Audience Member 5: Do we have any more time? Okay, so if I understand correctly, they're restraining our speech even if we're not being asked to comply by making a change to our software, you said that we still can't basically do a warrant canary type thing and say I haven't been told to make changes, so there's obviously a first amendment issue here and my question is.
Amie Stepanovich: Australia doesn't have a first amendment
Audience Member 5 continued: Yes but as a US citizen in the US who isn't planning to go to Australia any time soon now, Australia's great, so that's sad. There's a first amendment component to this and so my question is, I mean, if I judge it as very unlikely that Australia is ever going to come after me because my software isn't something they're going to care about, why shouldn't I just put up the canary anyway and say I'm taking a calculated risk and hope that many other people will also take the same calculated risk and put up similar warrant canaries, or not warrant canaries but Australian law canaries and say the government of Australia has not told me to change my software. I'm taking a risk, but it seems like a very small risk.
Amie Stepanovich: There's a problem with canaries, the problem with canaries in general is that they apply to little things as well as big things, so just be wary of the problem with canaries and the problems that have come up. I will not tell you what risks to take.
Audience Member 5 continued: Okay I understand.
Danny O'Brien: I think the other thing is just think about it statistically, you're probably unlikely to be the person that will be targeted, so. And this is our final question I think.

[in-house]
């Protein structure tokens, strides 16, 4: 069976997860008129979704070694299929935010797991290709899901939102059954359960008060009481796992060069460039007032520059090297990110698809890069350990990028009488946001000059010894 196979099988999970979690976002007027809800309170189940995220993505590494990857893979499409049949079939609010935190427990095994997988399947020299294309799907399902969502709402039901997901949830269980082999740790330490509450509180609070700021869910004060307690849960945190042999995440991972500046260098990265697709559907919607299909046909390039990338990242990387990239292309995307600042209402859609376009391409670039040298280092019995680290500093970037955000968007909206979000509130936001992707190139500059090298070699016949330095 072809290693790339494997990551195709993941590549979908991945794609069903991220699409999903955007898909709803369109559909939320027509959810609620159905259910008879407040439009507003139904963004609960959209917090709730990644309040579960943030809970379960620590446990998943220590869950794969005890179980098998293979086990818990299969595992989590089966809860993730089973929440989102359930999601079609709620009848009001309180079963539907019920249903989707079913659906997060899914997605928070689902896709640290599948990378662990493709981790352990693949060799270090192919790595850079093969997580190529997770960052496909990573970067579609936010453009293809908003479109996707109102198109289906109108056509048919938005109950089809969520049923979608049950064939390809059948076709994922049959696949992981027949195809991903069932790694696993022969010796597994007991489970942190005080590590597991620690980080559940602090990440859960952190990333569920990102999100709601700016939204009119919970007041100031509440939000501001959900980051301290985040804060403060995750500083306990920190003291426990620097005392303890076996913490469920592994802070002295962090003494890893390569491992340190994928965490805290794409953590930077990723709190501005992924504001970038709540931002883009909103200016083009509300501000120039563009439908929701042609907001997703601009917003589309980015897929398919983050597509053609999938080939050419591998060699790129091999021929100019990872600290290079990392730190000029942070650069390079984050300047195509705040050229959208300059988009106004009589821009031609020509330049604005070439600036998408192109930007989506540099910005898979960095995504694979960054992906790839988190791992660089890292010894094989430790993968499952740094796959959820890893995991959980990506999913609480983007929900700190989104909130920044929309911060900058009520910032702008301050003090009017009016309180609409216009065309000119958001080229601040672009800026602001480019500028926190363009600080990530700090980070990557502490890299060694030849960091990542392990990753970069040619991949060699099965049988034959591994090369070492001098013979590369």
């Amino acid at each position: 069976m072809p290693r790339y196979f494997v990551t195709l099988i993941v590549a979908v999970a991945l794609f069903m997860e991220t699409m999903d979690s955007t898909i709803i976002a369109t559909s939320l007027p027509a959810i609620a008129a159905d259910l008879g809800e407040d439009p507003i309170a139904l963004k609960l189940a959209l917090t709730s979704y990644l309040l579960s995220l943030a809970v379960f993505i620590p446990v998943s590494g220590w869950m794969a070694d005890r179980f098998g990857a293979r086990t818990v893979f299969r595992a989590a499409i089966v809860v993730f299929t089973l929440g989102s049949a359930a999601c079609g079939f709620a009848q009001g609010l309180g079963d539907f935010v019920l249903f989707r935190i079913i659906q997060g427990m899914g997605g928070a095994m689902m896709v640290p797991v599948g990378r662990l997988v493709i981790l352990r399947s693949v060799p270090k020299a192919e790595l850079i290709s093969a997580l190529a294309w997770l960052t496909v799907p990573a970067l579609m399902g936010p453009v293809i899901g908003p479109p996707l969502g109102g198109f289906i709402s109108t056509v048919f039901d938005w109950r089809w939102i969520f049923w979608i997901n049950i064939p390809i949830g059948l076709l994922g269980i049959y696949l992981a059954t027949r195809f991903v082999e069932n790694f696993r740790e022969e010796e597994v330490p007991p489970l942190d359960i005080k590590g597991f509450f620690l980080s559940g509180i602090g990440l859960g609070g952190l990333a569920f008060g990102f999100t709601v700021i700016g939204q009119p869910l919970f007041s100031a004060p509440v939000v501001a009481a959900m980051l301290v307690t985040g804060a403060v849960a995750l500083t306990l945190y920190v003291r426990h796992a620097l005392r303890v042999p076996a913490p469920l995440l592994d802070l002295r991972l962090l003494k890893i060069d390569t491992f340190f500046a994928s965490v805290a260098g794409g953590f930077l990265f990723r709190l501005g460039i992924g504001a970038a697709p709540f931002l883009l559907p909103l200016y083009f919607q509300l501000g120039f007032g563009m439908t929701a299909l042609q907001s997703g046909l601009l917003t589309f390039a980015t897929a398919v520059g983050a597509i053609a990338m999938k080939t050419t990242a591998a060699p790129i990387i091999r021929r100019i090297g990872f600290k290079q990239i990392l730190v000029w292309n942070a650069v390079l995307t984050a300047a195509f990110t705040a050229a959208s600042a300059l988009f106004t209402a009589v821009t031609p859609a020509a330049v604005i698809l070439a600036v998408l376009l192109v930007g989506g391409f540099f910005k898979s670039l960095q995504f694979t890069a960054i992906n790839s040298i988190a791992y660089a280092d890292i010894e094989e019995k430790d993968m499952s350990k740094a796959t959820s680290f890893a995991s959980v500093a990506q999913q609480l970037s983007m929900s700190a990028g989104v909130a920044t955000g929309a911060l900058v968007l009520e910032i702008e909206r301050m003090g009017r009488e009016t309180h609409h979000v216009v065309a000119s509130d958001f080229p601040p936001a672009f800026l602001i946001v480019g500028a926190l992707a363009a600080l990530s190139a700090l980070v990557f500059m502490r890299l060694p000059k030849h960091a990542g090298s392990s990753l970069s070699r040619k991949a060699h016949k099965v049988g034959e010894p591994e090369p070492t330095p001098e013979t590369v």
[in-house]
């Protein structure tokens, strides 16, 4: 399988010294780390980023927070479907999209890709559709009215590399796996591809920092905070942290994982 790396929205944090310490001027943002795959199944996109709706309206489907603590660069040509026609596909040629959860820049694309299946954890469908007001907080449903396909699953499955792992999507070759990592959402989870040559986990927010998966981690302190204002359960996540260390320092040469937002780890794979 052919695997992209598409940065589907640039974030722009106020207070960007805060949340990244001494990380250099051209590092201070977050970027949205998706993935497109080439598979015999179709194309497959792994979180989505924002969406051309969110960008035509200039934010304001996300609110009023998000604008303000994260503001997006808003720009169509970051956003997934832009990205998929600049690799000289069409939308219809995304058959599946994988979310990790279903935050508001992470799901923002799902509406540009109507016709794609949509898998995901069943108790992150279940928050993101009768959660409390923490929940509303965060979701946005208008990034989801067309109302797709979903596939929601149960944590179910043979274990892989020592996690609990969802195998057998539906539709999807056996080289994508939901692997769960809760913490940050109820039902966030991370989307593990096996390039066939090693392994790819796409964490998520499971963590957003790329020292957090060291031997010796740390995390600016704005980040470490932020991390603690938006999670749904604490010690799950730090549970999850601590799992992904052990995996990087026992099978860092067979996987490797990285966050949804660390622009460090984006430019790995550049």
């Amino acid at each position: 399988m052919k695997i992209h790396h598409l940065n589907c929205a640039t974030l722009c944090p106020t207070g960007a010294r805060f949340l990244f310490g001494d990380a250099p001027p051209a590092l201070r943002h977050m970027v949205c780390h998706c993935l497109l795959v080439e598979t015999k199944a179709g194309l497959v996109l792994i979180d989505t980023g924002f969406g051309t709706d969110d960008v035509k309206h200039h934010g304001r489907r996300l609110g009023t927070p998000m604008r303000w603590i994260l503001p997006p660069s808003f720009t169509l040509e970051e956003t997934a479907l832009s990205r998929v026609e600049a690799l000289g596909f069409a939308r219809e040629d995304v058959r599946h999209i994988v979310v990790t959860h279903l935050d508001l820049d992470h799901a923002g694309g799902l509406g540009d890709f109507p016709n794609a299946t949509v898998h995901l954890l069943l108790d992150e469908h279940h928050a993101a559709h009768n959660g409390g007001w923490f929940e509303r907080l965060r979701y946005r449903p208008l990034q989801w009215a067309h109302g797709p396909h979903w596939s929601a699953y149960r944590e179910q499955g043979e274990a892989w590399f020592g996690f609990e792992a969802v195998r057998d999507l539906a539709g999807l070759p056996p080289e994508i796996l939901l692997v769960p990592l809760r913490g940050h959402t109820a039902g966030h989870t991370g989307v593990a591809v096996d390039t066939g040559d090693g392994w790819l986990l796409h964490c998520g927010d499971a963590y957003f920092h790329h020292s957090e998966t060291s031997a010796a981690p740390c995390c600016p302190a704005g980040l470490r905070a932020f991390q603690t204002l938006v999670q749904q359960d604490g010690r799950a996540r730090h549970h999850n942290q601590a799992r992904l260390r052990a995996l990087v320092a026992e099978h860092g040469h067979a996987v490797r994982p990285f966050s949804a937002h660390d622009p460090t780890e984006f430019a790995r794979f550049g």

Audience Member 6: So this is a question from the would-be other panelist through RFC, he's got two questions. Will they strongarm tourists with this law. That's the first question. And the second question is, last month the Australian law enforcement said that they've already started using the law. Do you have any details on whom or in what form that was?
Amie Stepanovich: Some of the agencies put some information in their submissions about the revisit of the law, they have used teeny tiny portions that basically clarified that they can do teeny tiny things, and as far as we know they haven't been doing the big bad stuff yet, but they are preparing to, and they're in talks to get some agreements in place some of these Technical Assistance Requests, the permissive ones, which are the scary ones because these are basically legal immunity for all of the really bad companies that want to do bad things anyway. So those are the ways they're being used and about to be used. On the first question which was...
Audience Member 6: Will they strongarm tourists?
Amie Stepanovich: I assume so.
Danny O'Brien: You could certainly do that, again you don't want a big fight, you don't want to target someone if there is not an easier more traditional way of doing it, but governments do target people who are just termporarily in their jurisdiction.